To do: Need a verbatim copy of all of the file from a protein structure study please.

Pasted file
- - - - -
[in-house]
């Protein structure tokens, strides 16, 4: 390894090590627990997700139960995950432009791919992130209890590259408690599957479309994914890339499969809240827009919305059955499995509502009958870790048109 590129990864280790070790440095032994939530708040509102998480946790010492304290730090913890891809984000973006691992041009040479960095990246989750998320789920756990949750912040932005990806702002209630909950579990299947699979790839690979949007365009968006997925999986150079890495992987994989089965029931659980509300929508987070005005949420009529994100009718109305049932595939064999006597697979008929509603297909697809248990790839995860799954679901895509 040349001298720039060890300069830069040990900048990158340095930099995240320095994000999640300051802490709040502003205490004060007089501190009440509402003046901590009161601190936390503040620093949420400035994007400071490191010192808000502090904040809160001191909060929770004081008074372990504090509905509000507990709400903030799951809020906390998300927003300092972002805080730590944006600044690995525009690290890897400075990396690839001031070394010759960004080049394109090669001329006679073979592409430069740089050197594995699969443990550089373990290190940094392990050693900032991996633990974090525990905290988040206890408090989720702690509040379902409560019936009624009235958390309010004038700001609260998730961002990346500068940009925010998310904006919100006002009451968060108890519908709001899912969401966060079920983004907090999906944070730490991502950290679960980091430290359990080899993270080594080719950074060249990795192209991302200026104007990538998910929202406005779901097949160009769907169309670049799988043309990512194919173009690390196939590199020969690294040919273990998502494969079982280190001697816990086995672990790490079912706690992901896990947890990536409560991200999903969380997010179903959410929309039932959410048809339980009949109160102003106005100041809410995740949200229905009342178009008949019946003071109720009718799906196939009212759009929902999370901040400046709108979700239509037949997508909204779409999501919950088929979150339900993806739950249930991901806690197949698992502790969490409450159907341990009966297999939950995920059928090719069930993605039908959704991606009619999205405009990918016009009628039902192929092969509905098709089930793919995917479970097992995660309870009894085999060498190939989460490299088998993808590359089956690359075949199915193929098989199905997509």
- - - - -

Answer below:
[in-house]
């Protein structure tokens, strides 16, 4: 390894090590627990997700139960995950432009791919992130209890590259408690599957479309994914890339499969809240827009919305059955499995509502009958870790048109 590129990864280790070790440095032994939530708040509102998480946790010492304290730090913890891809984000973006691992041009040479960095990246989750998320789920756990949750912040932005990806702002209630909950579990299947699979790839690979949007365009968006997925999986150079890495992987994989089965029931659980509300929508987070005005949420009529994100009718109305049932595939064999006597697979008929509603297909697809248990790839995860799954679901895509 040349001298720039060890300069830069040990900048990158340095930099995240320095994000999640300051802490709040502003205490004060007089501190009440509402003046901590009161601190936390503040620093949420400035994007400071490191010192808000502090904040809160001191909060929770004081008074372990504090509905509000507990709400903030799951809020906390998300927003300092972002805080730590944006600044690995525009690290890897400075990396690839001031070394010759960004080049394109090669001329006679073979592409430069740089050197594995699969443990550089373990290190940094392990050693900032991996633990974090525990905290988040206890408090989720702690509040379902409560019936009624009235958390309010004038700001609260998730961002990346500068940009925010998310904006919100006002009451968060108890519908709001899912969401966060079920983004907090999906944070730490991502950290679960980091430290359990080899993270080594080719950074060249990795192209991302200026104007990538998910929202406005779901097949160009769907169309670049799988043309990512194919173009690390196939590199020969690294040919273990998502494969079982280190001697816990086995672990790490079912706690992901896990947890990536409560991200999903969380997010179903959410929309039932959410048809339980009949109160102003106005100041809410995740949200229905009342178009008949019946003071109720009718799906196939009212759009929902999370901040400046709108979700239509037949997508909204779409999501919950088929979150339900993806739950249930991901806690197949698992502790969490409450159907341990009966297999939950995920059928090719069930993605039908959704991606009619999205405009990918016009009628039902192929092969509905098709089930793919995917479970097992995660309870009894085999060498190939989460490299088998993808590359089956690359075949199915193929098989199905997509």